The Use of Smart Contracts for Legally Binding Agreements
Smart contracts are used across blockchain and cryptocurrency projects to facilitate software development and other online transactions. They may also soon be an option for legal agreements, potentially lowering the costs incurred from using lawyers and other intermediaries.
Updated January 20, 2021 • 3 min read
Smart contracts are used across blockchain and cryptocurrency projects to facilitate software development and other types of online transactions. They may also soon be an option for parties to legal agreements in real estate or for corporate structures, potentially lowering the costs incurred from using lawyers and other intermediaries. However, using smart contracts before regulations are in place and legal precedents set remains risky.
Legal Considerations and Contracts
Technology has been driving innovation in the legal industry, most recently with the advent of e-signatures for binding legal agreements. Perhaps the newest innovation in this space is the emergence of smart contracts, which can code certain types of legal agreements onto blockchains. The widespread use of smart contracts for particular types of transactions, which can lower costs and increase transaction speed, is closer than you may think. Nevertheless, their use does present some challenges and potential pitfalls.
Some U.S. states are beginning to permit the use of smart contracts in certain contexts. For example, Arizona allows enforceable legal agreements to be created via smart contracts, and California allows marriage licenses to be issued via blockchain technology.
Most lawyers, however, are not coders and therefore are unlikely to have the technical aptitude to build a smart contact. Coders who can build smart contracts (and are not themselves lawyers) are likely unaware of all the legal considerations required for drafting strong, reliable contracts. In order to move toward more widespread adoption among legal professionals, legally enforceable smart contract templates for common legal agreements need to be developed by learned professionals. The creation of standard templates for certain types of transactions may make smart contracts a tool that any lawyer (or even a non-lawyer) can use.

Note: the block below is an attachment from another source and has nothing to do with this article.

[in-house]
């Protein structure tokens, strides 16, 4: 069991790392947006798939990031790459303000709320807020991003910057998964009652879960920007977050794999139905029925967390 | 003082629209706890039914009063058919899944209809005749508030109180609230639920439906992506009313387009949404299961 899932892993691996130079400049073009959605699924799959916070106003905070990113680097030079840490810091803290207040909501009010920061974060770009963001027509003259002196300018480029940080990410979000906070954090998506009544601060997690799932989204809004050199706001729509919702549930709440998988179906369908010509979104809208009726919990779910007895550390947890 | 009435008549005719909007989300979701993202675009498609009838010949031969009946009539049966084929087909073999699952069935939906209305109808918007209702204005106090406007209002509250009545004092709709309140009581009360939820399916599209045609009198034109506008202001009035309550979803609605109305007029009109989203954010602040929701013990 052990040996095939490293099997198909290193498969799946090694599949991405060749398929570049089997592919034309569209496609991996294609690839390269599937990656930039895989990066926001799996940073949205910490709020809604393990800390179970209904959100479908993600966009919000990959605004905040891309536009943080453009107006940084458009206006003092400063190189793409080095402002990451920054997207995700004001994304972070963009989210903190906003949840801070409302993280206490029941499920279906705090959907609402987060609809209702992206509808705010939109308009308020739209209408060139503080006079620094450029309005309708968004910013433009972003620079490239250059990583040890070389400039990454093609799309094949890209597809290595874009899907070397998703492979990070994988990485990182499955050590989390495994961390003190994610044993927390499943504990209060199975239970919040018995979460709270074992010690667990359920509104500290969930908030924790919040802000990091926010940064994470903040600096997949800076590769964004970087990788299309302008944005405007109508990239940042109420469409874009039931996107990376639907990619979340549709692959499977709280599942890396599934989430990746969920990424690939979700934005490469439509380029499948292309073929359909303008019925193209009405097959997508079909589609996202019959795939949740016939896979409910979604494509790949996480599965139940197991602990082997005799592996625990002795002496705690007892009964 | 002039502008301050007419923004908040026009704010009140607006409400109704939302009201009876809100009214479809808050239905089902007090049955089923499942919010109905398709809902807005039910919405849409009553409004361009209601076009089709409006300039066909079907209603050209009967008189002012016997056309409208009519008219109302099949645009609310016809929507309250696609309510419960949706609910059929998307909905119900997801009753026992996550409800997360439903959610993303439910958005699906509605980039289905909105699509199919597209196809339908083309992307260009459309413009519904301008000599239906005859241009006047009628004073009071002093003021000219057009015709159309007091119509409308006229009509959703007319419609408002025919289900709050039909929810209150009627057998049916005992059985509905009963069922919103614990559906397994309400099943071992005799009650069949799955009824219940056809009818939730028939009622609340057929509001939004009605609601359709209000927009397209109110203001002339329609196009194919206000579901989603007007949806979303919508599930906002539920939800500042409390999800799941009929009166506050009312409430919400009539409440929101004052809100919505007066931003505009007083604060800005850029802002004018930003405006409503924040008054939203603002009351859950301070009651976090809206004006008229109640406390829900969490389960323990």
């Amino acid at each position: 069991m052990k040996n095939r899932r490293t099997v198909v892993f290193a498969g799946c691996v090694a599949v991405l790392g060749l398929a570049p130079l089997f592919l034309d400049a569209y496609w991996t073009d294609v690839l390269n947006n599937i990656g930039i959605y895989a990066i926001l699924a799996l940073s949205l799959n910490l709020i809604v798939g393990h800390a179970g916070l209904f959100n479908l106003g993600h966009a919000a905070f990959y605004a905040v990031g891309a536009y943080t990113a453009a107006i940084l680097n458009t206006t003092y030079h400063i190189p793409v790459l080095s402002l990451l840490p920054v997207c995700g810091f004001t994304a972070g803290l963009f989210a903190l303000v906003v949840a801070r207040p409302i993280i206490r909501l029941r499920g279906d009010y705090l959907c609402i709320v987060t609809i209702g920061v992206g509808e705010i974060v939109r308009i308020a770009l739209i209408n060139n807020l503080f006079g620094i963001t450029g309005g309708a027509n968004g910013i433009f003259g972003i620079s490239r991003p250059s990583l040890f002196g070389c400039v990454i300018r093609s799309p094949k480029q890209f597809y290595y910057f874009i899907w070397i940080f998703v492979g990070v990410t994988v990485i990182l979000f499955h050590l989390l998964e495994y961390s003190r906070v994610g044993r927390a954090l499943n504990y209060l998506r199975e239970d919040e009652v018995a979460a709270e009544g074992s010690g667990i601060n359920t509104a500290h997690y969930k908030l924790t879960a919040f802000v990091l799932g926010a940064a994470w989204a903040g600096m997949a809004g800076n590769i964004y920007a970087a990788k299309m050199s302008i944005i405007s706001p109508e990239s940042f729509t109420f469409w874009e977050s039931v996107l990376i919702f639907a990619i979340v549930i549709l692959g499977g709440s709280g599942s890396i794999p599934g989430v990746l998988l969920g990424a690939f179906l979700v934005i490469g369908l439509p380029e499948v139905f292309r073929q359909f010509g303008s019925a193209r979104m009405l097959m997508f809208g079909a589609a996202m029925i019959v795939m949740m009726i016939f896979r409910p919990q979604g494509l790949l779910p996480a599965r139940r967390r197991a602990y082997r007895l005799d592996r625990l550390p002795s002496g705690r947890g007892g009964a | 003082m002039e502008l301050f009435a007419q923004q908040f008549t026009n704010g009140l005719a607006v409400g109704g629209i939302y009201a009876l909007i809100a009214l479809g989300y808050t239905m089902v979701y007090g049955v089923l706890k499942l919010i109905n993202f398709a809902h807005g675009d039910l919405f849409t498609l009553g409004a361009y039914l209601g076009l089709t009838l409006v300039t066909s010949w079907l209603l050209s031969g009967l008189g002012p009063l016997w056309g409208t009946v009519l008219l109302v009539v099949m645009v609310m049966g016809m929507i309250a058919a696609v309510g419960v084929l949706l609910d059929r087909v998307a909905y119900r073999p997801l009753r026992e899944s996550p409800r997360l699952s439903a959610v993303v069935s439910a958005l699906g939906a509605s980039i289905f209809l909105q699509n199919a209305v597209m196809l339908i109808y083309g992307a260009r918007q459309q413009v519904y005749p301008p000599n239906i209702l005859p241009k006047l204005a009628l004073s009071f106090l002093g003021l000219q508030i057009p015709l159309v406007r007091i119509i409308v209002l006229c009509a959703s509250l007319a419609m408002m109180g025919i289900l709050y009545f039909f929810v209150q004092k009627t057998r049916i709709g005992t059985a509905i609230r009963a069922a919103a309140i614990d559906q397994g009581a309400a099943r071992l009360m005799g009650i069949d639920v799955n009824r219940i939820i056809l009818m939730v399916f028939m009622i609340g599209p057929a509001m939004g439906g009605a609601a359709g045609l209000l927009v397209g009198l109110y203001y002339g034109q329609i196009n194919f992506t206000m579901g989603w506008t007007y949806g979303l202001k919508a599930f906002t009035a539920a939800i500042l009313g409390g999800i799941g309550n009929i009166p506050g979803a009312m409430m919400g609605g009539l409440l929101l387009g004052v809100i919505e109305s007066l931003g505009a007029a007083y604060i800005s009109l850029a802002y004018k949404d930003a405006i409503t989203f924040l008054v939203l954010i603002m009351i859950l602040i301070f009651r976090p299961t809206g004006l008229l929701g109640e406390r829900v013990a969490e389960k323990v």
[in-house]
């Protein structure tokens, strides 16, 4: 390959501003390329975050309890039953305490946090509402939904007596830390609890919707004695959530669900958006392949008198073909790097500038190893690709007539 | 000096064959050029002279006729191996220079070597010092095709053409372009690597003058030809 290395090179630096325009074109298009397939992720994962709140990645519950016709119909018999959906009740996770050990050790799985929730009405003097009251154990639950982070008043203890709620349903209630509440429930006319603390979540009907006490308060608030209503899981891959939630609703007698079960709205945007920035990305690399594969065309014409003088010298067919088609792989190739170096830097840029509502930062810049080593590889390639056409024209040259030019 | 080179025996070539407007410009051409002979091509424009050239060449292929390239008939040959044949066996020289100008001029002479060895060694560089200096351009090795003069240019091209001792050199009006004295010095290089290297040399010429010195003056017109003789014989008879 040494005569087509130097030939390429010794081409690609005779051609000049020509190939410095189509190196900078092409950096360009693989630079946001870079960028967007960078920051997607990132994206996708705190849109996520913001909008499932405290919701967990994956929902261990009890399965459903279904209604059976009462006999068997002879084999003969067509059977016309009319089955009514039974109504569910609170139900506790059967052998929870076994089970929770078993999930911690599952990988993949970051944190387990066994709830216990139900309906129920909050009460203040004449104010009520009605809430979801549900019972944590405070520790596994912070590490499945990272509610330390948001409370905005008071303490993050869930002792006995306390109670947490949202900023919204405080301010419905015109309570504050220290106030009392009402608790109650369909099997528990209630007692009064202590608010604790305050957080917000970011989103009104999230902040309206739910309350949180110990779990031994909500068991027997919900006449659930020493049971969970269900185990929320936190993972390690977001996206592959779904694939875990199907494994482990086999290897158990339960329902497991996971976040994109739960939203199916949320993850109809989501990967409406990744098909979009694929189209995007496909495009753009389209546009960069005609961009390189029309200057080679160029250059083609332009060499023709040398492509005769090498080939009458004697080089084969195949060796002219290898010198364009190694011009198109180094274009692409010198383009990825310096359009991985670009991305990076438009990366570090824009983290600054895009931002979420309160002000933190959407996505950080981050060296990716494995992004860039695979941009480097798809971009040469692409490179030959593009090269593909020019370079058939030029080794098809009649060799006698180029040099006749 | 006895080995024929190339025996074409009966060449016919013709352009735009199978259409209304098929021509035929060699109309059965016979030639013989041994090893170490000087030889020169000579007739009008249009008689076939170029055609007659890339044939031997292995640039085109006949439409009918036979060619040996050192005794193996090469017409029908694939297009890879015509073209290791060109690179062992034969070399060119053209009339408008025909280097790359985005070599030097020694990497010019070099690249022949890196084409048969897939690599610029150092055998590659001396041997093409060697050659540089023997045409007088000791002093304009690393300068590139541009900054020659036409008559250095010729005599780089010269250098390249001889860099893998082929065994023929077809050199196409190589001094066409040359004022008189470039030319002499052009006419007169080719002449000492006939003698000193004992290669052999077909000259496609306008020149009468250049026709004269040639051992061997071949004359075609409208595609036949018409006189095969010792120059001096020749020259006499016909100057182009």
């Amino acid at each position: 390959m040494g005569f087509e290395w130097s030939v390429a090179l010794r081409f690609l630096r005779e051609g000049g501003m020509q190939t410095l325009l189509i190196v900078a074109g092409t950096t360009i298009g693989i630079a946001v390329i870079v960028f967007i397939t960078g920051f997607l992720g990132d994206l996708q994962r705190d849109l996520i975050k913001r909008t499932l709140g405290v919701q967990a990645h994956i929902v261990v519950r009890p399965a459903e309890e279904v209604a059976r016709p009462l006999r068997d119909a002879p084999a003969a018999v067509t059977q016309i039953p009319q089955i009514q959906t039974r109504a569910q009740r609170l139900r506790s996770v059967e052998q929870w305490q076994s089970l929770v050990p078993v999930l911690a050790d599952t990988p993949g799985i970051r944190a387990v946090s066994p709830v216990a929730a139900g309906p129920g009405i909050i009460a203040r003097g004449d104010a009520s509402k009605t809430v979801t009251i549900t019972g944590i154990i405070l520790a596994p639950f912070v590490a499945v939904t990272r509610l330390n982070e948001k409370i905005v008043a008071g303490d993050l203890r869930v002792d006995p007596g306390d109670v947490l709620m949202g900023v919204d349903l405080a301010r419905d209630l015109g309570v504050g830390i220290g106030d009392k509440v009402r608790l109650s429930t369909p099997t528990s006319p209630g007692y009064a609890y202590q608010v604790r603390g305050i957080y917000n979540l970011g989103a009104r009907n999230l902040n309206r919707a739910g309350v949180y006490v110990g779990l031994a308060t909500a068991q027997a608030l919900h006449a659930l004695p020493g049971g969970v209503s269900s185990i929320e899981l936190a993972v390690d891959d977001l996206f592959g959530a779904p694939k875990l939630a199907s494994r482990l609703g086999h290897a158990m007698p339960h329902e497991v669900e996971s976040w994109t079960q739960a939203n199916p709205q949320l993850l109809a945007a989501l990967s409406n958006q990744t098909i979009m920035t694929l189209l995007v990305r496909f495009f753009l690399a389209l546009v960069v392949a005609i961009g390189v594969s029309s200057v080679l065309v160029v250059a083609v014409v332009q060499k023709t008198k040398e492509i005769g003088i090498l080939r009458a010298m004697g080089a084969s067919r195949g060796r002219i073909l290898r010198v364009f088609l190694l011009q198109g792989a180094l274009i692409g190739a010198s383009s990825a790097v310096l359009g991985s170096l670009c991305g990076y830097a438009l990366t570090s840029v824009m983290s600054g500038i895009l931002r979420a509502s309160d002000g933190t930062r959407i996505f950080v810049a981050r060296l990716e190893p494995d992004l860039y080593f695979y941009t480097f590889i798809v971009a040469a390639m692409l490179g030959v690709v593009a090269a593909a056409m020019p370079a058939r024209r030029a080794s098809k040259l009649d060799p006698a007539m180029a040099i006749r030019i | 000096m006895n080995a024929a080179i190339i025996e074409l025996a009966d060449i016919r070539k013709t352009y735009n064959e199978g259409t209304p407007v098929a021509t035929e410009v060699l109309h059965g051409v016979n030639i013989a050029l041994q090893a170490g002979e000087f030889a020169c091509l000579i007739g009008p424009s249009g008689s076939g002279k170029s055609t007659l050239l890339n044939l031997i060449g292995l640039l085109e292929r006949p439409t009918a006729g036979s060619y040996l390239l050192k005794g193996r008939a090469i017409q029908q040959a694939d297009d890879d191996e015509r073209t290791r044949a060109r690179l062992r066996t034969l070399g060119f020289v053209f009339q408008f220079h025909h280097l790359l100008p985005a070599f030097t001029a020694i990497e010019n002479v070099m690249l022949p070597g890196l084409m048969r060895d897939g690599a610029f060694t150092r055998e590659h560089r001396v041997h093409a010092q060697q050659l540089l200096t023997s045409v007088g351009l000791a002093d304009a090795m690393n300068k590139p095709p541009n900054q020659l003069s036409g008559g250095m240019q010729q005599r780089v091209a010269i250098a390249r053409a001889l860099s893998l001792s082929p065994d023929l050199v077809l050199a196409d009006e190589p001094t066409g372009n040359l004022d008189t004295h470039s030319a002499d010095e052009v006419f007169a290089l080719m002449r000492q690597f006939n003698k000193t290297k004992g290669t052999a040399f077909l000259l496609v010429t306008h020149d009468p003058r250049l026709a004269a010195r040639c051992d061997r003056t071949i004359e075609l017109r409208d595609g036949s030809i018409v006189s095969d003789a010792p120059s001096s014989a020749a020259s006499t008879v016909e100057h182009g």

In the meantime, if you choose to use a smart contract, do so cautiously and ensure the smart contract is reviewed by an attorney prior to issuance. Below are a couple of notable use cases that could lead the way in smart contract adoptions.
There have been a few experiments in tokenizing real estate transactions and should that practice become more widespread, it could make up a meaningful portion of the multi-trillion dollar real estate market. Anyone who has ever purchased a home or other property, will be aware of the hidden costs connected to closing fees, title transfers, broker fees and more.
Beyond the execution of contracts in a real estate transaction, smart contracts could benefit parties by streamlining rental agreements, complex credit or mortgage agreements as well as warranties and insurance. By using smart contracts to execute these agreements, the need for legal counsel or other advisory services becomes less crucial, saving on costs across the board.
When a piece of property is tokenized, much of the required record keeping can be stored within the token via smart contracts, which will save the parties time and money. This can save both the buyer and seller tens, if not hundreds of thousands of dollars. Again, it is critical to make sure that any smart contracts are enforceable in the state the transaction takes place and that the smart contract is written to avoid vulnerabilities that could crop up.
In 2017, Delaware passed Senate Bill 69 allowing businesses to be incorporated and managed using blockchain technology. This bill opened the door to the proliferation of Decentralized Autonomous Organizations (DAOs). Although there have been some false starts, many believe that corporations where ownership and compensation can be built into smart contracts could lead to increased global collaboration and innovation.
Although Bitcoin is not a corporation, those who manage the network are compensated based on a set of rules built into the protocol. DAOs, using smart contracts to encode corporate structures, can enable similar incentive structures within a corporate framework. DAOs can also drive savings in administrative costs including office space, hiring and payroll through incentive structures that may not include formal employment contracts.
Unlike Bitcoin, which builds inertia based on community and macroeconomic events, smart contracts will only likely gain mass adoption once entrepreneurs build products that make it just as easy to use a smart contract as it is to hire a lawyer.
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